(Trinidad Express) Jail eh nice!
Days after former prime minister Patrick Manning dared the Government to lock him up, Prime Minister Kamla Persad-Bissessar reminded him of his own words “jail eh nice”, while she provided proof that the former Manning-led administration practised discrimination through a secret scholarship fund.
Persad-Bissessar was armed with a July 2011 report from the Equal Opportunity Commission (EOC) which is headed by Prof John Le Guerre.
The report disclosed that there was racial discrimination in the award of scholarships under the People’s National Movement government with only seven per cent of persons of East Indian descent receiving funding while the majority 93 per cent were awarded to non-Indo Trinidadians.
She further stated that Manning was involved in the scam, penning private notes to former government minister Joan Yuille-Williams to “handle this quietly” with respect to awarding scholarships to persons whom he personally recommended, including the daughter of the former head of SAUTT, Brigadier Peter Joseph.
“You violated the rule of law, so you have absolutely no moral authority to come here and pontificate in this Parliament, you must first atone for your sins. Not only must you atone, those of you who were involved in that scam, in that fraud, in that breach of the Constitution, they will go to jail. As the member for San Fernando East always say, jail eh nice,” said Persad-Bissessar.
“The investigation by the EOC did in fact reveal that there was shameless, rampant discrimination in the award of secret scholarships by the former government,” said Persad-Bissessar. The Prime Minister said she has advised the Attorney General Anand Ramlogan to forward the EOC’s report to the Director of Public Prosecutions and the Commissioner of Police and she further instructed that a forensic audit be conducted into the scholarship programme.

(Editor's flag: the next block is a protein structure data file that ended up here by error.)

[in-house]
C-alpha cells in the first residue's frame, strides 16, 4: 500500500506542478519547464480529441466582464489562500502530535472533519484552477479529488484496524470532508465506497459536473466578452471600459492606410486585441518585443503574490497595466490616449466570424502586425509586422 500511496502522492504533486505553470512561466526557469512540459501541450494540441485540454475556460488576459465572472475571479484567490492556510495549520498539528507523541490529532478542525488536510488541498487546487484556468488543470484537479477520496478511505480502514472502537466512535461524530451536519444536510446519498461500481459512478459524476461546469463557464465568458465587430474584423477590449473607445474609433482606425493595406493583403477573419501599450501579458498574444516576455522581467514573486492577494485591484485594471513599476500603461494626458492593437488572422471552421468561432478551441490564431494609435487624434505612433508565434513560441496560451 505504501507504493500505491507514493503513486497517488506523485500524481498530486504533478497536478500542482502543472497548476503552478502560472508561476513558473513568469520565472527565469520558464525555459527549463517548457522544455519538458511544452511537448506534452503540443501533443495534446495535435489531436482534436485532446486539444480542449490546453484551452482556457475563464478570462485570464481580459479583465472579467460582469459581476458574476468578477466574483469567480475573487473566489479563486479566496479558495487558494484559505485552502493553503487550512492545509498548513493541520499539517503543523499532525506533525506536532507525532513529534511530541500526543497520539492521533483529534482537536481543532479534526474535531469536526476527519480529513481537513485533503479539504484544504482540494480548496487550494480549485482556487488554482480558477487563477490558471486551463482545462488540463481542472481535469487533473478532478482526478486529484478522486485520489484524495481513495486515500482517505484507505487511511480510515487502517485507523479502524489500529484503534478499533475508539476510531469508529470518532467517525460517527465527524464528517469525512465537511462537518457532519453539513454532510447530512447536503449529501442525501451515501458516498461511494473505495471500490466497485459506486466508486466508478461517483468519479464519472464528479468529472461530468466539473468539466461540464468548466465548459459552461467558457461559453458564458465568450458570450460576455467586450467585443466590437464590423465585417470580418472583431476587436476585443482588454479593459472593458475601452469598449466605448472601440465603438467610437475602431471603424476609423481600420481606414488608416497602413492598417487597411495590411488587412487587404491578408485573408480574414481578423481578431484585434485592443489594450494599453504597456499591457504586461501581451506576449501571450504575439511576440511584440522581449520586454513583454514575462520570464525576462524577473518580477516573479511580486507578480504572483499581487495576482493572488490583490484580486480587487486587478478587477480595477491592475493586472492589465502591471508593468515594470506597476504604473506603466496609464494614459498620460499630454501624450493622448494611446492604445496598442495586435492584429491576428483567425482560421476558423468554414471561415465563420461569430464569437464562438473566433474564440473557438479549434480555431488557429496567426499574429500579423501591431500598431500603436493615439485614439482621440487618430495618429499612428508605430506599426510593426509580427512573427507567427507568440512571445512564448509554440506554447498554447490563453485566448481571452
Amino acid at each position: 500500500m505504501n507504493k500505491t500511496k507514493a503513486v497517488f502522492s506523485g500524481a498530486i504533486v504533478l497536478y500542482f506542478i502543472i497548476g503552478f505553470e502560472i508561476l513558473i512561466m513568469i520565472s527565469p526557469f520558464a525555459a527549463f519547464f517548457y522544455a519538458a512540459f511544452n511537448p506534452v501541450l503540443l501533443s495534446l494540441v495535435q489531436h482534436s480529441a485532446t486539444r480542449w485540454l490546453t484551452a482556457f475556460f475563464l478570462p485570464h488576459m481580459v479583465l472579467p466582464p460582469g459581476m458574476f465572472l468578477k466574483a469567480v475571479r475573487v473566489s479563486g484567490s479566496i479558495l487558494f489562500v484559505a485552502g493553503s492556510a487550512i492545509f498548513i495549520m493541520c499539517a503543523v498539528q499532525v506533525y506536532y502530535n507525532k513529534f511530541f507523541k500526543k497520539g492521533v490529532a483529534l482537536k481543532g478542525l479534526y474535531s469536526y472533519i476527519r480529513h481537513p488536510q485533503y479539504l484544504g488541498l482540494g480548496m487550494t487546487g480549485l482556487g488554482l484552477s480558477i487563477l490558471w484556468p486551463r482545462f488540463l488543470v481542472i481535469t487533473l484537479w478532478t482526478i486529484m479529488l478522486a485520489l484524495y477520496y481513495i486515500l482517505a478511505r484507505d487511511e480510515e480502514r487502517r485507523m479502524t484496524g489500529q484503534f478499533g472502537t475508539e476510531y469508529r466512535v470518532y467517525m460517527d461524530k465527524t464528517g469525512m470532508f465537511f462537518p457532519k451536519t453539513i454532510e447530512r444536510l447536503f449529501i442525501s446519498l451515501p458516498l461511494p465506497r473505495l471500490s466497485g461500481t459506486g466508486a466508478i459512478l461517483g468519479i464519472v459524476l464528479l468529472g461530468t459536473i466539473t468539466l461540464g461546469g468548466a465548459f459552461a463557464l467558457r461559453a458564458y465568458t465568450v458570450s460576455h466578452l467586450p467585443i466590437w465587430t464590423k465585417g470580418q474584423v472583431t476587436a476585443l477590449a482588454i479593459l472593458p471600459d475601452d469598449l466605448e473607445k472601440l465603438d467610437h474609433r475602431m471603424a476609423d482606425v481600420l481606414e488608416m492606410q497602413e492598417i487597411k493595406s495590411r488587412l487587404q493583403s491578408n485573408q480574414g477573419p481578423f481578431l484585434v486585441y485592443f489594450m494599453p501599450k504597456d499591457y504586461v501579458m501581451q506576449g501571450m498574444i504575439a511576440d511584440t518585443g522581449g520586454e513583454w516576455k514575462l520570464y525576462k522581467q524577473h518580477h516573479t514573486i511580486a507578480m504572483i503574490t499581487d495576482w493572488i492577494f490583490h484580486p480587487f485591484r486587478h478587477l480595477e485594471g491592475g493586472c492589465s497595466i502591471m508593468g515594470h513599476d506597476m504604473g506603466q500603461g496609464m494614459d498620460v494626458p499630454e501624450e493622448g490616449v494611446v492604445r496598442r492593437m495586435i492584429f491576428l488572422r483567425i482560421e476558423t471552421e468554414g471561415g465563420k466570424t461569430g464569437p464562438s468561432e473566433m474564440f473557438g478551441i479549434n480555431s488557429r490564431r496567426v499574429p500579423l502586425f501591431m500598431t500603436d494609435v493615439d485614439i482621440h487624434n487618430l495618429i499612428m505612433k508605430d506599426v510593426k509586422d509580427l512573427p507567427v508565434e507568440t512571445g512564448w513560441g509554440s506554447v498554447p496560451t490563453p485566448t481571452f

In 2009, when it was revealed that there was a secret scholarship fund in the Ministry of Community Development, now Transport Minister Devant Maharaj had submitted a complaint to the EOC citing discrimination.
The EOC, in its report, found that there was discrimination and that the scholarship programme where $45 million of taxpayers’ money was expended was used by Manning and other PNM members to selectively award scholarships.
Referring to the report, Persad-Bissessar pointed out that more than half of those who applied for scholarships came from the constituencies of San Fernando, Port of Spain North/St Ann’s West, Diego Martin West, Arima and Laventille East/Morvant.
She pointed out that 11 per cent of the applicants were from Diego Martin West, asking who would have made the recommendation.
“You barking up the wrong tree,” said Opposition Leader Dr Keith Rowley, MP for Diego Martin West.
“Shame!” shouted members of the Government benches as Government Minister Anil Roberts quipped, “Not even a dougla, boy?”
Persad-Bissessar said the criteria that were set out by the Community Development Ministry stated that the applicants must provide evidence of financial need. She then waved a copy of a letter requesting financial assistance for a student to the tune of TT$25,600, which was signed by Manning himself. The letter stated that the student did not qualify as needy but assistance was recommended.
Furthermore, Persad-Bissessar indicated that the EOC report stated there were major breaches on the ministry’s part. She said there were no records of the selection committee meetings and the EOC even cast doubt that a committee even existed.
The EOC, said Persad-Bissessar, found that several claims of financial need and subsequent award of financial assistance were “suspicious” after a review of the application for the years 2002-2007.
“The investigators found that there was no completed application forms for almost half of the persons (47 per cent) who received scholarships under this secret scheme. Of those that filled out the form, 36 had no address and were therefore incomplete,” Persad-Bissessar read from the report.
She added that the EOC discovered that more than half of the awards for local study exceeded the TT$25,000 limit allegedly set by the ministry. And some 94 per cent of the awards for the foreign programmes exceeded the foreign limit.
“In other words, there was absolutely no attempt to control the value of awards given,” said Persad-Bissessar as she described the programme as “a PNM slush fund”.
She added that EOC investigators, after inspecting the vote books, found that the fund was used to pay every imaginable expense from scholarships grants to the following: community wardens, salaries, catering services, gardening services, rental of retained properties, rental of sound equipment, rental of stages, printing fees, publication fees and communication fees (TSTT, et cetera).
Unlike Government Assisted Tertiary Education programme, Persad-Bissessar pointed out that under this scholarship programme no agreements were signed.